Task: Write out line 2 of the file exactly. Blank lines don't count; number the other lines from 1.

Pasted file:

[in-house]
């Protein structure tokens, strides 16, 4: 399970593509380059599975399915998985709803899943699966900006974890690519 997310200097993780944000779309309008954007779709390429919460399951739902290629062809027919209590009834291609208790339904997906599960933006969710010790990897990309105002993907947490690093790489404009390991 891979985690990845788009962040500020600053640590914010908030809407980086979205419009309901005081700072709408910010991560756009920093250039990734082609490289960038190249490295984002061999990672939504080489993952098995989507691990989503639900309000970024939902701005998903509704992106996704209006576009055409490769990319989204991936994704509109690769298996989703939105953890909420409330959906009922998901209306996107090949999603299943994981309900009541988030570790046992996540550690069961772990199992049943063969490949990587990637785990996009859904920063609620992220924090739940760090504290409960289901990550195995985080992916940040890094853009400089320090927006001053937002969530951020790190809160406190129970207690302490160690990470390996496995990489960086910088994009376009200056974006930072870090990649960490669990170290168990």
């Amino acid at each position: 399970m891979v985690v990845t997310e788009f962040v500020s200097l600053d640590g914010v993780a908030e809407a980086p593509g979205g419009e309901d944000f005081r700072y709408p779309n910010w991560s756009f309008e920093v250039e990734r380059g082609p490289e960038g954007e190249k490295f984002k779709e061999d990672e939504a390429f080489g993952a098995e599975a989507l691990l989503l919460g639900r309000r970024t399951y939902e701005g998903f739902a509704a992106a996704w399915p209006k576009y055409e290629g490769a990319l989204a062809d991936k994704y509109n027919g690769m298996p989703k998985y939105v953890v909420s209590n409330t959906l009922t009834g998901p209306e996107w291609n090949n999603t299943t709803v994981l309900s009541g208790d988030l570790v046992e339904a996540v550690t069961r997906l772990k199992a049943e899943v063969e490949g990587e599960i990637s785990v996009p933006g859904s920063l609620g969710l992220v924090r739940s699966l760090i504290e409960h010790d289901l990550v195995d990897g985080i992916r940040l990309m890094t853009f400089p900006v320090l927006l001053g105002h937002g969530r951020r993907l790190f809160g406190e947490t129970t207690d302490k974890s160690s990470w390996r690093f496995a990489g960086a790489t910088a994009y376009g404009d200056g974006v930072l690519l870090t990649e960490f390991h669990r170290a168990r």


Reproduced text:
């Protein structure tokens, strides 16, 4: 399970593509380059599975399915998985709803899943699966900006974890690519 997310200097993780944000779309309008954007779709390429919460399951739902290629062809027919209590009834291609208790339904997906599960933006969710010790990897990309105002993907947490690093790489404009390991 891979985690990845788009962040500020600053640590914010908030809407980086979205419009309901005081700072709408910010991560756009920093250039990734082609490289960038190249490295984002061999990672939504080489993952098995989507691990989503639900309000970024939902701005998903509704992106996704209006576009055409490769990319989204991936994704509109690769298996989703939105953890909420409330959906009922998901209306996107090949999603299943994981309900009541988030570790046992996540550690069961772990199992049943063969490949990587990637785990996009859904920063609620992220924090739940760090504290409960289901990550195995985080992916940040890094853009400089320090927006001053937002969530951020790190809160406190129970207690302490160690990470390996496995990489960086910088994009376009200056974006930072870090990649960490669990170290168990």